Authorities could also benefit from advice on how to structure schemes, taking on board the views and interests of those working in the washable nappy sector and taking care not to unduly distort the market.

While progress on reducing nappy waste seems painfully slow it’s important to remind ourselves that the disposable nappy industry grew its market through constant innovation and competition over several decades. The reusable nappy industry has fought back with products in cutting edge fabrics that increase ease of use and meet the high expectations of today’s new parents but these products are unknown to the vast percentage of expectant parents.

Spending on incentives and rewards was made possible by the Waste Minimisation Act of 1998. They are still the only tool available to local authorities to reduce nappy waste; they are also a fraction of the cost of nappy waste disposal. It’s really not hard to justify a small spend on a smart scheme to help create an environment locally in which washable nappy use can grow to eventually become the norm.


Hilary Vick


Hilary Vick SML


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25 Comments on "Real nappies: absorbing the lessons of incentive schemes"

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Kate Meads
Hi Hilary, I have been running various programs in New Zealand for quite some time and I used to import and sell nappies here in NZ. Having trialed most of what you talked about above, I have found a way that reall works over here and I am successfully employed full time now through my program I have developed here. The main thing is that I dont sell anything which makes what I offer unique and my program is not just about nappies which ticks more waste minimisation boxes. I am have all sorts going on but one of the… Read more »
Hilary Vick
Kate, It’s great to hear from you. I’ve looked at your website and love the services you are offering. Actually some of it is quite similar to new products and services we’re in the process of developing at RNfL. You’re way ahead of us. It would be great if you could come over and share your knowledge and experience. I see that mums can effectively get $90 worth of reusable nappies for $25 when they attend your workshops. Can you tell me how that is funded? Do you have data on the number of people who continue to use the… Read more »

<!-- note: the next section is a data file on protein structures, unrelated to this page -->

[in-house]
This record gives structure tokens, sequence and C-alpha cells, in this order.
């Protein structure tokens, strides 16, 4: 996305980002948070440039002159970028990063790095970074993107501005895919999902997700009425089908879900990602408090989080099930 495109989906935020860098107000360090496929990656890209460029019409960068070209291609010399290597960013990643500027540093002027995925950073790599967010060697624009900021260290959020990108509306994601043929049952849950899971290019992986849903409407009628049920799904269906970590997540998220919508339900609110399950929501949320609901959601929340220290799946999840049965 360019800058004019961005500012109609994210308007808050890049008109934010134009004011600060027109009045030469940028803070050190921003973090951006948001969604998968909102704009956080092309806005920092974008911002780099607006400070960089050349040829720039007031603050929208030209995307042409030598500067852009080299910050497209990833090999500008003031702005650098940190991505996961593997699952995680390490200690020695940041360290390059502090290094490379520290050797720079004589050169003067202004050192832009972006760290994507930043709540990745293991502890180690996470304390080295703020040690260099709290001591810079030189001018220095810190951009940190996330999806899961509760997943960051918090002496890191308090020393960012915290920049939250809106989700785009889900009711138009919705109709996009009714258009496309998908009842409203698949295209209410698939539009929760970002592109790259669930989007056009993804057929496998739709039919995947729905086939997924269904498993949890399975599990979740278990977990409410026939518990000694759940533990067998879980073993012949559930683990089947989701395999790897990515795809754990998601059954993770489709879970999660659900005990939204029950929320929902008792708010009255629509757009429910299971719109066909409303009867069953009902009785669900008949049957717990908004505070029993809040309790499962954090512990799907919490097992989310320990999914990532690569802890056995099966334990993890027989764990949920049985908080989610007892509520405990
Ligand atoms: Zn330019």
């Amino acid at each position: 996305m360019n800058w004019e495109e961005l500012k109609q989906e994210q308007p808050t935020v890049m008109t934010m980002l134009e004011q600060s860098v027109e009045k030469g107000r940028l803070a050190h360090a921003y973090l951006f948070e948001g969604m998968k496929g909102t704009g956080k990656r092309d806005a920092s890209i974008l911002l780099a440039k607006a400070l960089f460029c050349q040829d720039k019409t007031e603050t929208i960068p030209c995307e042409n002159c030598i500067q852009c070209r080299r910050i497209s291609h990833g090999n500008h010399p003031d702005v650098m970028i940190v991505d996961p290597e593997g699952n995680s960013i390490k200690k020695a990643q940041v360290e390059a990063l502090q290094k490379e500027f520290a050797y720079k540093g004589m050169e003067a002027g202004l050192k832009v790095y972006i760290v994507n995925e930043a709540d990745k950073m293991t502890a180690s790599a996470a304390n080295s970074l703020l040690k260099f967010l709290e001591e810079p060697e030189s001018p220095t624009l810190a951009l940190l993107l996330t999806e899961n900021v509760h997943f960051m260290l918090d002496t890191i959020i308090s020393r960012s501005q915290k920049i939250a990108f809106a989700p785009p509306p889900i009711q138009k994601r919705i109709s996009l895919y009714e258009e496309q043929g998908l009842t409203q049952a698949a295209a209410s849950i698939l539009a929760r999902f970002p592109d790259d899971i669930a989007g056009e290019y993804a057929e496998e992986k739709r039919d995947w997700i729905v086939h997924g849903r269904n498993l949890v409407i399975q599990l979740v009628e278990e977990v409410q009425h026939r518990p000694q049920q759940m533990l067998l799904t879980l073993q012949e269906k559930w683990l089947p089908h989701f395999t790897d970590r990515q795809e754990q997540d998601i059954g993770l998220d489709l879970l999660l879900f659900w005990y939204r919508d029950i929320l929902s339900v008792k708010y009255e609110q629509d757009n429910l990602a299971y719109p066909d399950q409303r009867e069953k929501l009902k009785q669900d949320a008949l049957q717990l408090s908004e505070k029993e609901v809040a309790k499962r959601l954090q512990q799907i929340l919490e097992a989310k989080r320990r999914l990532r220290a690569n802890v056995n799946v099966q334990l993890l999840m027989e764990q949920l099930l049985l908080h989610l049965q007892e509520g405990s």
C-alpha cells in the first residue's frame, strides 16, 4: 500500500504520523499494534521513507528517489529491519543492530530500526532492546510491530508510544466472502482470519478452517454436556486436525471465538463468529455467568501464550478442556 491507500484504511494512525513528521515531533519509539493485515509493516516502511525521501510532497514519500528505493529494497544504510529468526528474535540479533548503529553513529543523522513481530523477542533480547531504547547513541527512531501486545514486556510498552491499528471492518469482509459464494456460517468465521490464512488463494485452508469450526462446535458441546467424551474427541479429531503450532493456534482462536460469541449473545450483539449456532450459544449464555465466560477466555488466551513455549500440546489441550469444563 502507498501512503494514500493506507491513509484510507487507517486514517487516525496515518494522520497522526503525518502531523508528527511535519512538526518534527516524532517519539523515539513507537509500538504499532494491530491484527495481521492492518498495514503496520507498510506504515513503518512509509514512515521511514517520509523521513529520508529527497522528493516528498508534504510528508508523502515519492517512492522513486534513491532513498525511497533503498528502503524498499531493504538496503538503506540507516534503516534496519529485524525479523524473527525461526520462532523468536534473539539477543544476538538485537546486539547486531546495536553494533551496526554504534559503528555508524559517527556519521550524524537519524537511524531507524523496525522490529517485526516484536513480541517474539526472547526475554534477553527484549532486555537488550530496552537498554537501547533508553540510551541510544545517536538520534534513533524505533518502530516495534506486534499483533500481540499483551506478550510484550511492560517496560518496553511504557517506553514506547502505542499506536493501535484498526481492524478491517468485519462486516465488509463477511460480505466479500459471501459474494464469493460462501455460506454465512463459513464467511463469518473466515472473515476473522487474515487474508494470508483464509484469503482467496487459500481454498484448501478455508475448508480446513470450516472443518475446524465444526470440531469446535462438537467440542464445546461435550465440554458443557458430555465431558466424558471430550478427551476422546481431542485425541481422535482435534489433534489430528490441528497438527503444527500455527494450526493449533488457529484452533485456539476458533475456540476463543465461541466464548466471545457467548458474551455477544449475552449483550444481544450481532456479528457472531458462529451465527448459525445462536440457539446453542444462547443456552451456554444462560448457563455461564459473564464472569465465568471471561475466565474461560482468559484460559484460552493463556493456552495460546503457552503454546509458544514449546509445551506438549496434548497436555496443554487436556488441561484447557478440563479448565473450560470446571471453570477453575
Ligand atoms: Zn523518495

Peter Jones
Hi Hilary, I enjoyed this article, and am glad it has produced so much discussion. One point I picked up on is that, valuable though incentive schemes can be, their impact seems to be somewhat marginal. At the start of your article, you contrast London’s approach to nappies with its approach to traffic. Do you think that there are ways that could be more effective still in promoting real nappy use – whether that might be limits on residual waste collection, pay as you throw for residual waste, or an producer responsibility scheme for disposable nappies? I also wondered if… Read more »
Penny B
The nappy libraries are very successful. Last year (may 2013-may 2014) our library loaned out 112 kits and of them only 2 people did not start using cloth (initially it was 3 people but one has since come back again and now uses cloth part time). Today I crashed a sling meet at a breastfeeding support group with my nappies, had three people book to come and get kits next week, and gave out my phone number to 5 or 6 others who were interested. that just wouldn’t happen with an incentive scheme. We are so busy that we are… Read more »
Hilary Vick
Penny, you are amazing! I agree that investment in nappy libraries is necessary to enable them to survive and flourish. But there are people who wouldn’t use a nappy library so we need investment in both incentives and libraries not one or the other. One of the problems with the RNfL voucher is the effort required to apply for them. I can say from experience that it can act as a barrier to purchasing real nappies. What I’d like to see is low value real nappy vouchers issued with the prescription exemption card. What do you think of that idea?